Our understanding of the physiology of the basal ganglia and deep brain stimulation (DBS) has evolved and has been shaped by decades of studies of the basal ganglia in experimental animal models and human patients.
The classical models of the basal ganglia describe direct, indirect, and hyper-direct pathways connecting the cortex with the striatum and the basal ganglia output structures. The basal ganglia output nuclei modulate the excitability of the motor cortex. In Parkinson’s disease, dopamine depletion leads to reduced excitability of the motor cortex and akinesia. This model predicted increased activity in the subthalamic nucleus (STN) following dopamine depletion and suggested that the therapeutic effects of DBS are achieved through the restoration of normal STN discharge rate.
More recent computational models of the basal ganglia depict these as an actor/critic reinforcement learning network. The actor is the main axis of the basal ganglia connecting between all cortical areas encoding current state and the brain motor centers. The critic, or the teacher, is composed of midbrain dopaminergic neurons encoding the mismatch between predictions and reality. In this model, the main effect of dopamine is to modulate the efficacy of the cortico-striatal synapse. The efficacy of the cortico-striatal synapse dedicates the behavioral policy that is the coupling between state and action.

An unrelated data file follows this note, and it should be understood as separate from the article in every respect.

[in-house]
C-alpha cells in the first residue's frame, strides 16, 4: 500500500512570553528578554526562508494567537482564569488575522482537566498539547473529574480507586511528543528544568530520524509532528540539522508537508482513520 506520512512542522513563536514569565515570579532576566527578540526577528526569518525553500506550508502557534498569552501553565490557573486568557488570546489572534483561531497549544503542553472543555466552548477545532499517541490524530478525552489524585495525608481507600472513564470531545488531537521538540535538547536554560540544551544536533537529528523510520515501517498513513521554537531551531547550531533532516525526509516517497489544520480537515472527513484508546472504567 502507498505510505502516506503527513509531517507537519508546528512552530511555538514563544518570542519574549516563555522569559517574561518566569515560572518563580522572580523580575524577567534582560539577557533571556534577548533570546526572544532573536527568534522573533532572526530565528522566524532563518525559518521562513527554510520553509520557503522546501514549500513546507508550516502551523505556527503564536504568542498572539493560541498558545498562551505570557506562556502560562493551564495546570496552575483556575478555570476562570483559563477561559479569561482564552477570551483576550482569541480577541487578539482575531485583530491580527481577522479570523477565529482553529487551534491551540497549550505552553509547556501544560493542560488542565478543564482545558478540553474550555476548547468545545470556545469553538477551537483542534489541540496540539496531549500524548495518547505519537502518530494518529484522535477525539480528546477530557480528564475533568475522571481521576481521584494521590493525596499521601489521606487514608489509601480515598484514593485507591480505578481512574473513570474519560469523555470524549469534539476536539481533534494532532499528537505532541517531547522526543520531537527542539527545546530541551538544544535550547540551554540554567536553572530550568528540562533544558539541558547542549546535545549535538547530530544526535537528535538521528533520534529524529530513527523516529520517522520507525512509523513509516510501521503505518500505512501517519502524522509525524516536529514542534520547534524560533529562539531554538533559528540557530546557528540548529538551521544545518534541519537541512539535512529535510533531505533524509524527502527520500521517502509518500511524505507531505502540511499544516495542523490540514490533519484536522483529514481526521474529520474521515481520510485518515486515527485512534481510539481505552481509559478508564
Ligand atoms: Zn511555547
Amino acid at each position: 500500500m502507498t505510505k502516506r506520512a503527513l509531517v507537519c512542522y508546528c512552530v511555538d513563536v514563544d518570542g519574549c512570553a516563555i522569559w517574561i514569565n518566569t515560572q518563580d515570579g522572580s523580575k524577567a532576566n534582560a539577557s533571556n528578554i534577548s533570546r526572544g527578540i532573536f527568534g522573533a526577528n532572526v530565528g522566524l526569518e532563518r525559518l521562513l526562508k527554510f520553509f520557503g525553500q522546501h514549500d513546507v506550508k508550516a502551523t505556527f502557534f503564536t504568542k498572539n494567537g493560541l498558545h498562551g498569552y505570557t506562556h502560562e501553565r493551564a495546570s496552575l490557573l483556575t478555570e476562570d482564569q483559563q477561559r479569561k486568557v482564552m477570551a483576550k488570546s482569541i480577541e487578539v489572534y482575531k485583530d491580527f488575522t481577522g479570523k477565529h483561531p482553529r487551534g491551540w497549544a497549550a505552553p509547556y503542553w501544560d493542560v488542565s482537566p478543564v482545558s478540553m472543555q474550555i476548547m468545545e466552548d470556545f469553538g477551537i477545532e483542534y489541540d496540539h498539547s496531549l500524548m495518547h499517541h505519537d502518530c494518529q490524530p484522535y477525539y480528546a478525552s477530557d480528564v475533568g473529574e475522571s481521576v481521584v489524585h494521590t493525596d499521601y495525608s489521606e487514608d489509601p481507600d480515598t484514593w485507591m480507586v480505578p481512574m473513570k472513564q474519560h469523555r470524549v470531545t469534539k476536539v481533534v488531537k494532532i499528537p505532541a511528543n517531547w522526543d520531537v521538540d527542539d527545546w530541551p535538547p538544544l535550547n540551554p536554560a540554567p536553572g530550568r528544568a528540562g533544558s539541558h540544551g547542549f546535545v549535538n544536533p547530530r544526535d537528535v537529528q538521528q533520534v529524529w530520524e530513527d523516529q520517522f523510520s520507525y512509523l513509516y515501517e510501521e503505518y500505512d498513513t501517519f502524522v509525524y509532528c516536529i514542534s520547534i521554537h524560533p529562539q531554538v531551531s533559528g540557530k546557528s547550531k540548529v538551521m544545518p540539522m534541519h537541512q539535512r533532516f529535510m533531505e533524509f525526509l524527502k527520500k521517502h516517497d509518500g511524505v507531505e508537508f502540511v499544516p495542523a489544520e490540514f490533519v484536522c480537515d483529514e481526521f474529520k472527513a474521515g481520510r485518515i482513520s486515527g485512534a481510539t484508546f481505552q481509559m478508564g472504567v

Finally, the recently formulated computational model of the basal ganglia combines the main features of the classical direct/indirect pathways and modern reinforcement learning models. The basal ganglia critics (neuromodulators, including the dopaminergic, cholinergic, serotonergic, and histaminergic projections to the striatum) modulate both the excitability of striatal neurons and the efficacy of the cortico-striatal synapses. The model further suggests that the basal ganglia networks are the default connection between the brain structures encoding state and actions.
Degeneration or abnormal activity of basal ganglia neuromodulators leads to abnormal activity of neurons in the main axis of the basal ganglia. Since the basal ganglia networks are the default connection between state and actions, the other neural networks (e.g., cortico-cortical networks) cannot compensate for the abnormal basal ganglia activity. Therapy of basal ganglia-related neurological and psychiatric disorders can be therefore achieved by inactivation of the basal ganglia main axis. Functional inactivation (information lesion) of the basal ganglia networks is achieved by lesion or DBS paradigms and enables compensation by other neuronal networks and restoration of normal behavioral policy.
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